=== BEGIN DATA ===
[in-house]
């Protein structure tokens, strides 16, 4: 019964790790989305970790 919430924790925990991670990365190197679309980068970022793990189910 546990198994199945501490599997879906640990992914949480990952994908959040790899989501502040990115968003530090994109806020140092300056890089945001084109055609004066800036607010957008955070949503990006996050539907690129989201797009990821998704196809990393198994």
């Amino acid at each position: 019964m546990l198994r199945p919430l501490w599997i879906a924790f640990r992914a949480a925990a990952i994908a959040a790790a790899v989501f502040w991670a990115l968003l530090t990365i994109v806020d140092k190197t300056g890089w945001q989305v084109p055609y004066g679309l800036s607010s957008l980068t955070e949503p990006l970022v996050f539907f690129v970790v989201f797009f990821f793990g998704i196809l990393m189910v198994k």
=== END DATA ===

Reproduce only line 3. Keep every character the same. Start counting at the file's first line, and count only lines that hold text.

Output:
């Amino acid at each position: 019964m546990l198994r199945p919430l501490w599997i879906a924790f640990r992914a949480a925990a990952i994908a959040a790790a790899v989501f502040w991670a990115l968003l530090t990365i994109v806020d140092k190197t300056g890089w945001q989305v084109p055609y004066g679309l800036s607010s957008l980068t955070e949503p990006l970022v996050f539907f690129v970790v989201f797009f990821f793990g998704i196809l990393m189910v198994k």